krautland and smackfu, it is possible for more than one European (...)blahwubs
did you miss that line about everyone needing a hug? it's at the very bottom. so go hug yourself.
posted by krautland at 7:35 AM on February 10, 2009 [1 favorite]


Wishing for bad guys to be raped in prison is just lazy. I prefer to hope that they are infected with Dracunculiasis, that their sores become septic, and that a septic embolism damages their pain-processing neuromatrix, causing them to die, quite literally, from the pain. I then wish that they rise from the dead as finicky zombies, who (still in constant pain, mind you) feed only on the flesh of other bad guys. I then wish that Milla Jovovich will come along and kill them all (again) just before they reach critical mass.
posted by It's Raining Florence Henderson at 8:31 AM on February 10, 2009 [3 favorites]


However, I would love to see a coherent moral theory that justifies anal rape, just as a matter of curiosity.

"love" definitely sounds like the wrong word, but I get what you're saying.

And the coherent moral theories are the ones you're missing here:

what good does it do us to punish people when it won't change them for the better?

Because it can change other people for the better. Speaking of moral theories, too many people operate on the theory that "If it only hurts people other than me, that's fine", and knowing there's a penal system out there allows them to still operate as non-sociopathic members of society.

See http://en.wikipedia.org/wiki/Punishment for a few other non-rehabilitative reasons for punishment; you might find it valuable in general, even if there's not much that could apply here. You can argue that the deterrent effect of prison rape isn't worth it, and that retribution isn't a good reason for such extreme punishment, and I think you'll be right, but that doesn't mean there can't be self-consistent moral theories that would disagree.
posted by roystgnr at 8:35 AM on February 10, 2009


I'm seeing a lot of assumptions that the only way that punishment can be of value (or moral) is if it somehow helps the punished individual become a better person or a better member of society. Dangit, someone's gotta speak up for the deontologists!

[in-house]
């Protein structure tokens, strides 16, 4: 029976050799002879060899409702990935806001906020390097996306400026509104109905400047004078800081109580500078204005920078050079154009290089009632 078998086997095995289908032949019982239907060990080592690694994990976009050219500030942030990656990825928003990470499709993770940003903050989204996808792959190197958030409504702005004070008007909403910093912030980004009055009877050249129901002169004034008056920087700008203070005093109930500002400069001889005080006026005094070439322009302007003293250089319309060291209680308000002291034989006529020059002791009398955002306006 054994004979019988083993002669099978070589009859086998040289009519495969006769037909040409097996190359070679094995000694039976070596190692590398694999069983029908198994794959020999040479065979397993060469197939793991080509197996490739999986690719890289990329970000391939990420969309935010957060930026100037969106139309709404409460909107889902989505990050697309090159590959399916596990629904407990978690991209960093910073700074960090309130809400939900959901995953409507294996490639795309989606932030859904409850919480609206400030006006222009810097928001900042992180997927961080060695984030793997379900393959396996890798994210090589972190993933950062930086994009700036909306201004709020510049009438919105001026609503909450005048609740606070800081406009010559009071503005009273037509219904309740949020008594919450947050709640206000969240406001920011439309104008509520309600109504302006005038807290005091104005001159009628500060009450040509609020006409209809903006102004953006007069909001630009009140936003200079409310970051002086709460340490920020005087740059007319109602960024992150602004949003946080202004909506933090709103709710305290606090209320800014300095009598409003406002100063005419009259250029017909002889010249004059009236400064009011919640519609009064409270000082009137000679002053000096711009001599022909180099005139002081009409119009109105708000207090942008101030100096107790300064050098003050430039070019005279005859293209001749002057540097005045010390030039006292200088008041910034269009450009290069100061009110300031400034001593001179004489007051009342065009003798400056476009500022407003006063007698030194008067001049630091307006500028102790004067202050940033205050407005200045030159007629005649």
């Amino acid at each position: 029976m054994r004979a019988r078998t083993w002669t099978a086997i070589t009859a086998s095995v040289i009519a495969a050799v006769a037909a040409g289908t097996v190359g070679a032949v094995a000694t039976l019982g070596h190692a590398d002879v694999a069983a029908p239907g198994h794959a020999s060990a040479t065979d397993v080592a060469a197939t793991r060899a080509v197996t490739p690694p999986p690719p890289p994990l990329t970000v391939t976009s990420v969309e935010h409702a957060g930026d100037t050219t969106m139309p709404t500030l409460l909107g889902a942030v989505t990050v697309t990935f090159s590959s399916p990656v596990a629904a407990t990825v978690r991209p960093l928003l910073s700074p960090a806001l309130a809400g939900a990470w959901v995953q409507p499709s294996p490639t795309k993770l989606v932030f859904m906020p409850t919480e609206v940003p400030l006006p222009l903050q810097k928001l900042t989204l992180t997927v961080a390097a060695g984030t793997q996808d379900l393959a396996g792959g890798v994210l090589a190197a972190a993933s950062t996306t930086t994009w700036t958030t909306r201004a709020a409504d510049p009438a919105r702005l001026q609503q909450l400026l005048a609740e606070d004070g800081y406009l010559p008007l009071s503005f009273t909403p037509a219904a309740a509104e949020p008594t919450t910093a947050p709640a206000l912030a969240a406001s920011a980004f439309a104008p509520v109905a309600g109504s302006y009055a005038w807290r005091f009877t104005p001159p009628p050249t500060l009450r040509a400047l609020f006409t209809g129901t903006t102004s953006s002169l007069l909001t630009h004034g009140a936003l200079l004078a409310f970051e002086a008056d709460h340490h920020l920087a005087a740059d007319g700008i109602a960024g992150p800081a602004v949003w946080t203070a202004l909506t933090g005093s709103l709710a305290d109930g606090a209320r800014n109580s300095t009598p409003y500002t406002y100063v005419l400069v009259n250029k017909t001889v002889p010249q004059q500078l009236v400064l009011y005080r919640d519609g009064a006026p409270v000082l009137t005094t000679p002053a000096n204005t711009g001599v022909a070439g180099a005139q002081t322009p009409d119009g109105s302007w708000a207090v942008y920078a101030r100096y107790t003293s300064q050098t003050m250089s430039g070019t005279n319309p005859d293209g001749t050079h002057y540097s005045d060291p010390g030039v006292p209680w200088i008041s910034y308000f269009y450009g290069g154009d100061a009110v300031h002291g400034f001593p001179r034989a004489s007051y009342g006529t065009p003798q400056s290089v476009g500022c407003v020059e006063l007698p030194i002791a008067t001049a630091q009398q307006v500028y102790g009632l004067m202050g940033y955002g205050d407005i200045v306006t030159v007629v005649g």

If you accept that there is something innately valuable about being a person, an individual capable of making rational choices that influence one's life and the lives of those surrounding one, then you're probably going to like the idea that all persons should be respected. All persons--those entities capable of making choices--should be respected, as choice-makers.

So, you have people who can make choices. And you have a moral duty to respect the choice-making capabilities of people. So, then, we come to an issue: how do you show respect for a choice-maker who does something that cannot be allowed? When they do evil? When they disrespect other choice-makers? Since you have to respect their decisions to make choices, this means that you have to show respect for their ability to make bad choices. Just patting them on the head and saying, "Auw, you'll do better next time!" or something certainly wouldn't show respect for the fact that they made a heinous choice--it just brushes off the fact that they chose to do wrong. This would be to disrespect them as a person, because it means that we are disregarding the fact that they chose to do evil and, instead, making excuses for them.

So, what then can we do? We are faced with a person, a being that we have a duty to respect, who has chosen to do something morally impermissible. Well, the only way we can fulfill our duty to respect them as a being capable of choosing their own actions is to acknowledge the immorality of their actions--the wrongness of their behavior. We cannot ignore what they have done, and we cannot just outright forgive it. No, instead, we must provide punishment. It is only by offering an appropriate punishment for a wrongdoer that we can fully respect that wrongdoer as a human being, equal in their capacity to make decisions as you and me.